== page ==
In many geophysical surveys there is a pre-defined goal - to detect and locate very specific anomalies, ones which correspond to buried objects (targets). The types of targets range from various types of pipes (metallic or not), to re-bars or wires in walls to land mines. This work presents a novel unsupervised method for automatically detecting targets, and extracting information about them and the medium in which they reside. It does so by efficiently analyzing strips of the B-Scan, and detecting the geometrical signature of a target in the image.
Most existing detection methods are supervised, which means that one has to provide a training set (which can be labor expensive) in order to train a classifier. By contrast, the method presented here is unsupervised and is model based, which alleviates the need to manually annotate a training set.
Another drawback of many existing methods is the underlying assumption of a homogeneous medium. This assumption is greatly relaxed for this method, since it assumes no prior knowledge of the medium. Instead, it learns the mediums properties from the targets themselves. Furthermore, this method is designed to be computationally efficient, applicable in real time applications. The current work presents two version of this algorithm. The first version was designed to detect locally isolated targets (i.e. - without having cross targets interference in the B-Scan). The second version generalizes the first, and is able to locate targets in complex scenarios, at the cost of increasing computational complexity. Both versions were implemented on a commercial GPR system (GSSI's StructureScan Mini XT system) and were tested using multiple systems on real life scenarios. The algorithm was designed to have an extremely high probability of detection - above 95% for the first version, and 98% for the second. The processing time, however, was increased from 20 to 600 microseconds per scan. The experimental results show that both methods are able to detect the targets with high positioning accuracy and sufficiently low false detection rate.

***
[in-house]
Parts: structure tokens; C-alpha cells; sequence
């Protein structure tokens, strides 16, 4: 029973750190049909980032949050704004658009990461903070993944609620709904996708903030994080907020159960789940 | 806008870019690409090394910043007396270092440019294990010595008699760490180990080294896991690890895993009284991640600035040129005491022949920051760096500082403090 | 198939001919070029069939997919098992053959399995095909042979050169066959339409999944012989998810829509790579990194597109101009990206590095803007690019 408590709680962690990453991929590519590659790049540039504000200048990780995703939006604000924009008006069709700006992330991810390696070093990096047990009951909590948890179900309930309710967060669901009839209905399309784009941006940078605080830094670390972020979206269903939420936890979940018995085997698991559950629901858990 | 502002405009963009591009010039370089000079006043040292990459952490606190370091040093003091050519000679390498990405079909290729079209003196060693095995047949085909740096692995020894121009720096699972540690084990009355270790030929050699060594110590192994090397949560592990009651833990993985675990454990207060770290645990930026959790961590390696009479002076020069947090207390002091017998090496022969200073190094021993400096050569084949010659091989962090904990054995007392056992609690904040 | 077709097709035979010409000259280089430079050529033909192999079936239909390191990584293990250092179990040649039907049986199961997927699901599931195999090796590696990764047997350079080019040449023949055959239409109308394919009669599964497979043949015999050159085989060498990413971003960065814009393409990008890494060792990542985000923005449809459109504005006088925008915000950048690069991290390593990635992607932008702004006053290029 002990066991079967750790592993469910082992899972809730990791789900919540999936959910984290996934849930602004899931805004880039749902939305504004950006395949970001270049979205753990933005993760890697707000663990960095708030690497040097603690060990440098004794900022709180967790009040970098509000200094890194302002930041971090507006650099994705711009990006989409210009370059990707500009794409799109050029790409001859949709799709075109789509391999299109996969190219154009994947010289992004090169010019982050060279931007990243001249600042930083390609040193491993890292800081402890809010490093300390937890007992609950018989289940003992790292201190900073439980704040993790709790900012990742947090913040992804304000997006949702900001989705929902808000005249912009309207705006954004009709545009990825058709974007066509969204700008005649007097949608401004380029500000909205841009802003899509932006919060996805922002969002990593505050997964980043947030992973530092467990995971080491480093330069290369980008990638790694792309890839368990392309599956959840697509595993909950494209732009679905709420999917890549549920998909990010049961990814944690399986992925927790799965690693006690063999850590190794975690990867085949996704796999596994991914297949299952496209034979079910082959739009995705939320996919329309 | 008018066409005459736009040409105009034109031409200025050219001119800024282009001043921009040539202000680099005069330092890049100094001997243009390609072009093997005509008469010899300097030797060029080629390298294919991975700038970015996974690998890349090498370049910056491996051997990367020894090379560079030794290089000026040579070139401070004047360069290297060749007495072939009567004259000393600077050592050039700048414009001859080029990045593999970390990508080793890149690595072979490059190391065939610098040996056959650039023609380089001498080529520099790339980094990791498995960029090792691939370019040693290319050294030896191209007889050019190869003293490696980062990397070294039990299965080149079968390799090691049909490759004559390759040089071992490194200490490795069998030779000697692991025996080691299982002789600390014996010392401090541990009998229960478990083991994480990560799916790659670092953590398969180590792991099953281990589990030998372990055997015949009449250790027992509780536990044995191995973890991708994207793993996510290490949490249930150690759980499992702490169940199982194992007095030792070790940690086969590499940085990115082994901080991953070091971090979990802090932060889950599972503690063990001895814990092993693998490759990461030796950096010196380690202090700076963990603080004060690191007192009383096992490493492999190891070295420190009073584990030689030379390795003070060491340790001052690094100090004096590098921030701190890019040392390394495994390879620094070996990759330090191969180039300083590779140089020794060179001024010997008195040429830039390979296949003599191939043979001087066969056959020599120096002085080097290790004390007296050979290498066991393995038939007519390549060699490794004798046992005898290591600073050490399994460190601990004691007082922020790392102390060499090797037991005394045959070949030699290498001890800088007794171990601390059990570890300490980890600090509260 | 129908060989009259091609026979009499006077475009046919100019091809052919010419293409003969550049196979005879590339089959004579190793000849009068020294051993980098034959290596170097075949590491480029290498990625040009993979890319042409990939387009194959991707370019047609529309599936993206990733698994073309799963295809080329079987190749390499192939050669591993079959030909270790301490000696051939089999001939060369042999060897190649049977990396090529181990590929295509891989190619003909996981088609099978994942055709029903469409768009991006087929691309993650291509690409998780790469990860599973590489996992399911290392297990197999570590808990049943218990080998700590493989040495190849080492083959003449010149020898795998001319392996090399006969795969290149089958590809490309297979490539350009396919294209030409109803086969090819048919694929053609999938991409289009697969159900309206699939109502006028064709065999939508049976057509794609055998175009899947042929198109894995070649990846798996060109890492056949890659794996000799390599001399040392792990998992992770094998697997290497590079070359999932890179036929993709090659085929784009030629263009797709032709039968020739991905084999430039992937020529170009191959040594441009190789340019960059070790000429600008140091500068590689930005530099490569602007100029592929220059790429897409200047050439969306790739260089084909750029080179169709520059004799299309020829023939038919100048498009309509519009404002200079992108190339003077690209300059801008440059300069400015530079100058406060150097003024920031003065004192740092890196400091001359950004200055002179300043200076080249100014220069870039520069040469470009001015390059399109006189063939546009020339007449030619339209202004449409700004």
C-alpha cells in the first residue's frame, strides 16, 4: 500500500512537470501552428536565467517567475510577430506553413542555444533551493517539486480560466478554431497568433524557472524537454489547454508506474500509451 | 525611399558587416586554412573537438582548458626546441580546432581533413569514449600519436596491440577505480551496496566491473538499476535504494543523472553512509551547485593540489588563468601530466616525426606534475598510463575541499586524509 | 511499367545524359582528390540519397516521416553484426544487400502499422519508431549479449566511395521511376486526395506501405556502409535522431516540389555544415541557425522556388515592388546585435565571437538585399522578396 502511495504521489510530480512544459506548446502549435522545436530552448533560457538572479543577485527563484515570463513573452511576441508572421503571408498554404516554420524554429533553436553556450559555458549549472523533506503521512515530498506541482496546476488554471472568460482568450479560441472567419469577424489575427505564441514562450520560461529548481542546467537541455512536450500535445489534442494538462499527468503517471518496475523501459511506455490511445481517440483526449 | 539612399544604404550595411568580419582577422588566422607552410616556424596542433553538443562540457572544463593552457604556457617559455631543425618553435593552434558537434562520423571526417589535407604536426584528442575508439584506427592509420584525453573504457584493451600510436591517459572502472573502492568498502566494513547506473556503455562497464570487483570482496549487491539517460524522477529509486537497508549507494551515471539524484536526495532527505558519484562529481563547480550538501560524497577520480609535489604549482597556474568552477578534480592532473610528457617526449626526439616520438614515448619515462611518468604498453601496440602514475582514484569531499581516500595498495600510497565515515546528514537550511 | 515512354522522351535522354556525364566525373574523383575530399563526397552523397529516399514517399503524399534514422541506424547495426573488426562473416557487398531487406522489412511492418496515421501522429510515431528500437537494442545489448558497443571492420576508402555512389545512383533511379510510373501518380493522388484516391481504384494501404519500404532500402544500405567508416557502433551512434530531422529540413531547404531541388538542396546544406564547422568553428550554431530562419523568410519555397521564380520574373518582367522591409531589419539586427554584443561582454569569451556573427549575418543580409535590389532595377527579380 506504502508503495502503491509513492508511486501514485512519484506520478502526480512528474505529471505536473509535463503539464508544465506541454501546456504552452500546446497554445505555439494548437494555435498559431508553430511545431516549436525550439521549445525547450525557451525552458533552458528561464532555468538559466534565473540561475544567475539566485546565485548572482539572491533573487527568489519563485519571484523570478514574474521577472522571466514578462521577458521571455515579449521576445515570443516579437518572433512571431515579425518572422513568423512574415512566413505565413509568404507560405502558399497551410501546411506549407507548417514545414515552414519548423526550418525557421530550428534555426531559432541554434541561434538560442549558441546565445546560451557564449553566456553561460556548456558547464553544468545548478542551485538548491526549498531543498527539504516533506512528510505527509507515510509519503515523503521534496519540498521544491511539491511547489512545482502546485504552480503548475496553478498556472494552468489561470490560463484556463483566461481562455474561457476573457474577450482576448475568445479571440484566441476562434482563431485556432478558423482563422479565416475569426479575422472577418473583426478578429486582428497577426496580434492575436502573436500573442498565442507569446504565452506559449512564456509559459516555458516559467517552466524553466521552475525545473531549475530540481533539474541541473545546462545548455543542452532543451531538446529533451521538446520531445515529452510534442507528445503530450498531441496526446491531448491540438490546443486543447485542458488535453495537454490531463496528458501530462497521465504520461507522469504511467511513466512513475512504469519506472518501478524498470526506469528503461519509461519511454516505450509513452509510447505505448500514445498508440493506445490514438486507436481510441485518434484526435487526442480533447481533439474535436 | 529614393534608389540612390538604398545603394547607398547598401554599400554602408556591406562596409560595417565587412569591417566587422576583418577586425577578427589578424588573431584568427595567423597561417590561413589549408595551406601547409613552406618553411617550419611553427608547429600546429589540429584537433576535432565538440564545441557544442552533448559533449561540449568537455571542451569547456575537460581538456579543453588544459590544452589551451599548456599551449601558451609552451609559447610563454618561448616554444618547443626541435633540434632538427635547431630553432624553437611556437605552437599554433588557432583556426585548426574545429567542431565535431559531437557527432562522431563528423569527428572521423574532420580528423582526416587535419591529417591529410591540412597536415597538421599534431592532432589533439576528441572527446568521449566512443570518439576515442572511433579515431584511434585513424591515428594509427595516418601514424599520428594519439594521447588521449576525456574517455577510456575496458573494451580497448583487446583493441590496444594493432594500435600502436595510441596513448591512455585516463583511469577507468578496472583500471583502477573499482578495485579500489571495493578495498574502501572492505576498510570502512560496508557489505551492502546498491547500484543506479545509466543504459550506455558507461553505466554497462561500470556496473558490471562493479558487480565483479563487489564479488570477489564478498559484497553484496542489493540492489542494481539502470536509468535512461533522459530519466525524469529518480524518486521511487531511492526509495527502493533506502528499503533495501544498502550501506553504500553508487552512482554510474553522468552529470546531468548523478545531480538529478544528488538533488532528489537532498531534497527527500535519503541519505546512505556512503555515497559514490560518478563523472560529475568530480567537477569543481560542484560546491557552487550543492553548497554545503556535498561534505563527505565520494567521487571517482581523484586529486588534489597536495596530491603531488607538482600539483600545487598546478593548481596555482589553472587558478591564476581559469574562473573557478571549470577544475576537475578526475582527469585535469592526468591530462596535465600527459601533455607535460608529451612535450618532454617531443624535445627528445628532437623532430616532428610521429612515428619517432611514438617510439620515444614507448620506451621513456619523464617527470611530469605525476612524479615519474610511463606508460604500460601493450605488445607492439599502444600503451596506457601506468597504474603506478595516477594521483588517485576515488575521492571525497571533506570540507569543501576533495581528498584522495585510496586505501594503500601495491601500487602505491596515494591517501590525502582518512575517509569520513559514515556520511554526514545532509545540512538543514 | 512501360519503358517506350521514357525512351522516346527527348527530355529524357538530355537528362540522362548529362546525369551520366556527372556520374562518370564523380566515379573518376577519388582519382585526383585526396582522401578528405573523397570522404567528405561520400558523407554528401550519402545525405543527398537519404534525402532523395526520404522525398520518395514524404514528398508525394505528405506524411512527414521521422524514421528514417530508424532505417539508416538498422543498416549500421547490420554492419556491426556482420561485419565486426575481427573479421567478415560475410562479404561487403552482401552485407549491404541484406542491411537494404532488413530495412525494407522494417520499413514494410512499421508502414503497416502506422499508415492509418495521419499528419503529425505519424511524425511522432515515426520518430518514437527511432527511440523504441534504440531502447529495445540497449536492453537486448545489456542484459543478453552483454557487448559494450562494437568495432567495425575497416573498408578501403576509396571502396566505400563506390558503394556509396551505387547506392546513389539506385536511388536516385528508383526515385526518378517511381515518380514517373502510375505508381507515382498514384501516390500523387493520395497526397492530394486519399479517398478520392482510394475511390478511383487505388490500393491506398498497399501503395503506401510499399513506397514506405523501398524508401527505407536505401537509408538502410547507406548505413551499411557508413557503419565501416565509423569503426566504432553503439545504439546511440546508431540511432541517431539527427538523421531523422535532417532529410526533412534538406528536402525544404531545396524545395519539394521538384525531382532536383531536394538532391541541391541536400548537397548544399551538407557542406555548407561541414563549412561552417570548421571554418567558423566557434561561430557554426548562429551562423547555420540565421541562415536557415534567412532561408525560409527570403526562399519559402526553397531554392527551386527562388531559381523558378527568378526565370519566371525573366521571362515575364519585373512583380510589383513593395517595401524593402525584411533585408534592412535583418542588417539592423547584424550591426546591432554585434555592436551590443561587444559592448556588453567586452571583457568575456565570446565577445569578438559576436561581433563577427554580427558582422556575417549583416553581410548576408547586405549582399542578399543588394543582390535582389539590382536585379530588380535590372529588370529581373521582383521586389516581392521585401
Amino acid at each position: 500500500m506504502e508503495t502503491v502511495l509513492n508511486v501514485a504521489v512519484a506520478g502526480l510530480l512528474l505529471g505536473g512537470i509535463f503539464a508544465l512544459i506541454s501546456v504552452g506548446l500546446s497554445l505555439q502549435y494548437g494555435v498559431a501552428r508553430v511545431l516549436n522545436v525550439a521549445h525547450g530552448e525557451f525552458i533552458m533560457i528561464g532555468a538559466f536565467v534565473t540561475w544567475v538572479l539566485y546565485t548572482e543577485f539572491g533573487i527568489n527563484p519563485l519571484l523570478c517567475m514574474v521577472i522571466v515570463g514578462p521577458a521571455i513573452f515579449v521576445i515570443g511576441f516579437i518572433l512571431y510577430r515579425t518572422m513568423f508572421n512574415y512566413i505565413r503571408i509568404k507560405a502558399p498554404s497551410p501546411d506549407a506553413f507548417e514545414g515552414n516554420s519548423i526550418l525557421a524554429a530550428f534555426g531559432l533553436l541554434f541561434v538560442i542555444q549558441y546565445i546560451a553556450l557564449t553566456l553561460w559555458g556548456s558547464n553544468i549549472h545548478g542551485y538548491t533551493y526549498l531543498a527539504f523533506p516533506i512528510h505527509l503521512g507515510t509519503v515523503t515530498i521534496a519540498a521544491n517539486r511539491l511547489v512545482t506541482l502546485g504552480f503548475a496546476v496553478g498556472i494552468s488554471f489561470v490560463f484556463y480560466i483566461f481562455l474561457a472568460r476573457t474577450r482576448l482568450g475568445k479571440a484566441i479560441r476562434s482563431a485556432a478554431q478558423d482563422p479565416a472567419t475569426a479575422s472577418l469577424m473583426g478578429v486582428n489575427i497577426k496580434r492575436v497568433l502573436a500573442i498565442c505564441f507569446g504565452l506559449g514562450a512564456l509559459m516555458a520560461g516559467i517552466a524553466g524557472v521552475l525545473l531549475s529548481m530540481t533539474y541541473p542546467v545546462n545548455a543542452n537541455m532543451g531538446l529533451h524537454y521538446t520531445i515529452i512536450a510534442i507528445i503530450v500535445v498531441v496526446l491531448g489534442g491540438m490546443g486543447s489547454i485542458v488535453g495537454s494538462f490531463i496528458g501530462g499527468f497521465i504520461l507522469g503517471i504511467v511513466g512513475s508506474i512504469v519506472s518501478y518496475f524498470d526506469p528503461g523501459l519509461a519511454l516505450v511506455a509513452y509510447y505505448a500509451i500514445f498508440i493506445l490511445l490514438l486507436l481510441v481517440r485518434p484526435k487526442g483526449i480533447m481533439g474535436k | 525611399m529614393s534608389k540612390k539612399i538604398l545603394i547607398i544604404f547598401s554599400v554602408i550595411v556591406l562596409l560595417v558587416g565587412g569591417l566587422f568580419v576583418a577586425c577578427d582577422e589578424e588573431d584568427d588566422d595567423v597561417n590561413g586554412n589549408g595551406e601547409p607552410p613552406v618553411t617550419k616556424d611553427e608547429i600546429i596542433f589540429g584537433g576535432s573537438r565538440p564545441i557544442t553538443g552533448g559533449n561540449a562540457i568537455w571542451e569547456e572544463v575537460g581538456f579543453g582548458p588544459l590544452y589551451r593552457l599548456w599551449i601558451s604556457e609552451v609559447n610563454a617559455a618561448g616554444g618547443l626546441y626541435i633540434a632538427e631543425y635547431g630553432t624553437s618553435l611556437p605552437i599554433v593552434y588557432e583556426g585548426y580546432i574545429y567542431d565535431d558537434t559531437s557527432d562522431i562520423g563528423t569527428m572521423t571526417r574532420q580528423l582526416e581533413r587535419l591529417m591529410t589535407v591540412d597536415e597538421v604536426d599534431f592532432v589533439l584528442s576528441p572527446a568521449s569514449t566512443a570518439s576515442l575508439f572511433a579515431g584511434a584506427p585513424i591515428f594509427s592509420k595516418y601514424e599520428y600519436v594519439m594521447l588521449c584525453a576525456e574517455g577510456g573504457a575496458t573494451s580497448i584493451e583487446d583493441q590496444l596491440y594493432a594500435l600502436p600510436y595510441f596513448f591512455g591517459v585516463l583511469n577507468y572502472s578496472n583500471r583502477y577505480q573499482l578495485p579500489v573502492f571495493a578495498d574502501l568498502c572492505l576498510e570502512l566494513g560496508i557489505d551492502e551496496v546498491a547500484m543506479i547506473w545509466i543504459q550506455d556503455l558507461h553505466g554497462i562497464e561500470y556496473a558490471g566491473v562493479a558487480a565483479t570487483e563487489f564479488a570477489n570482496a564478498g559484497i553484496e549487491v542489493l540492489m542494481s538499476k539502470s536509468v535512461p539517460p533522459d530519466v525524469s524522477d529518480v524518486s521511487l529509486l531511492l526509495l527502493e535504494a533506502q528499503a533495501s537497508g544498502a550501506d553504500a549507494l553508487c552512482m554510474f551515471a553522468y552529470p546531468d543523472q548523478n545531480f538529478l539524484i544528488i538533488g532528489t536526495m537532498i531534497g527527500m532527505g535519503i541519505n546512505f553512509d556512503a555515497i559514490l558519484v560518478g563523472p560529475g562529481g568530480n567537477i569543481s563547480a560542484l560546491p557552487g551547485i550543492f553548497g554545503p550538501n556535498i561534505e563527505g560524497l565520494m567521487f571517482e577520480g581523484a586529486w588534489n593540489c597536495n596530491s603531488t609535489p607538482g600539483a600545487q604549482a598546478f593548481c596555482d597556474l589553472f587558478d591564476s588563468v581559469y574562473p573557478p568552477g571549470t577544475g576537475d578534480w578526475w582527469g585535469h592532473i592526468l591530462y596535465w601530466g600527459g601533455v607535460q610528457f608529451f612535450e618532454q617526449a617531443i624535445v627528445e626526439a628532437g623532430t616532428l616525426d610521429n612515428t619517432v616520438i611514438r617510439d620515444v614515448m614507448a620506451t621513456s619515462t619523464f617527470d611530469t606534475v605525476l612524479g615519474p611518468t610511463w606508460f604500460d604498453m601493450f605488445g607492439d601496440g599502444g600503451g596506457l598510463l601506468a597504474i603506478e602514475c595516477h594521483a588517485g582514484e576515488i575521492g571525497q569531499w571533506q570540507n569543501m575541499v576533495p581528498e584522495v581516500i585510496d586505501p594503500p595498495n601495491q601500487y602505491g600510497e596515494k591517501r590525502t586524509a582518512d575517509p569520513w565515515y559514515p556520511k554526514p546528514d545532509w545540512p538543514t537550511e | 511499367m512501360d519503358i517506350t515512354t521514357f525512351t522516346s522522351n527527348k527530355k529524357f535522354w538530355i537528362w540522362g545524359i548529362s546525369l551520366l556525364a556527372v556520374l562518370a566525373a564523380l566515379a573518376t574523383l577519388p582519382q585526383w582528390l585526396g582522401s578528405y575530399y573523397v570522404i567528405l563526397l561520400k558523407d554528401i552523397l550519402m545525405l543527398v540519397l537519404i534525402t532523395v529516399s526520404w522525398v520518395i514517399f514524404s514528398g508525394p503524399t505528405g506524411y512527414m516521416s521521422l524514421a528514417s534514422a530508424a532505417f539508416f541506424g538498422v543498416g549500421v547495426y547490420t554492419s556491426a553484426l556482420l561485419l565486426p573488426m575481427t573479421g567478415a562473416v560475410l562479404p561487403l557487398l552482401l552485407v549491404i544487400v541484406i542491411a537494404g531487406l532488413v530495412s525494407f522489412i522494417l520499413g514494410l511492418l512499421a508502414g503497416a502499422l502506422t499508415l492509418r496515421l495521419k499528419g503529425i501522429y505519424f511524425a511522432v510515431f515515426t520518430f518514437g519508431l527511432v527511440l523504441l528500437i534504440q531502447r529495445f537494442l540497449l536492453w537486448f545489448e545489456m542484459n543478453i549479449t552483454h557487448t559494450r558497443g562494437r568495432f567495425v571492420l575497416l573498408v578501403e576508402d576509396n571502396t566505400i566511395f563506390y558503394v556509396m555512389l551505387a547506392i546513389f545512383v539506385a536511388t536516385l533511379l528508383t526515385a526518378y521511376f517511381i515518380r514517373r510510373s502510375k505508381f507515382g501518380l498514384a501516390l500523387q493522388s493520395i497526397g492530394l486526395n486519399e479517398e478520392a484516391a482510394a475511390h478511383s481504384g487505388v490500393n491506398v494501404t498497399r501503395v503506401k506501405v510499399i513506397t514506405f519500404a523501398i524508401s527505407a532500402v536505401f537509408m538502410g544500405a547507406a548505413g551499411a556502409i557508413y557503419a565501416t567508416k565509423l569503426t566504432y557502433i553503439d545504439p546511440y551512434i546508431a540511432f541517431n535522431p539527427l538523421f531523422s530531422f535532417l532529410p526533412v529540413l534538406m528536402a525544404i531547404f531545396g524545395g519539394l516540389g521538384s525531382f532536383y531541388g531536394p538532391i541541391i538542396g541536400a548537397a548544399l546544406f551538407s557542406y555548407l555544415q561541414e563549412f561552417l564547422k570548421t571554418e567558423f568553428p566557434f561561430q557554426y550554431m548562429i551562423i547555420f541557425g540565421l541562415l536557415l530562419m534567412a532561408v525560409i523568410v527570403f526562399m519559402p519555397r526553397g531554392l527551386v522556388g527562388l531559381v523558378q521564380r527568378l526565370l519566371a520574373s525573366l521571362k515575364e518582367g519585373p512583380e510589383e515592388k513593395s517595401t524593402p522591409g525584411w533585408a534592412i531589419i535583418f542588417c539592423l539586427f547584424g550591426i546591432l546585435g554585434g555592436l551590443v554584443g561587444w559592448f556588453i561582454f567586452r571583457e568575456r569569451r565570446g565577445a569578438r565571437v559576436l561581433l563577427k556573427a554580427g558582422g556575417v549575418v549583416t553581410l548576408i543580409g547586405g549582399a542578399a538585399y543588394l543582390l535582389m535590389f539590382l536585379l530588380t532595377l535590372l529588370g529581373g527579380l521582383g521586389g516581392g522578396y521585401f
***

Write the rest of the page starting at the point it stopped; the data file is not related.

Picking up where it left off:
- Prof. Jennifer Dy (Advisor)
- Prof. Octavia Camps
- Prof. Carey Rappaport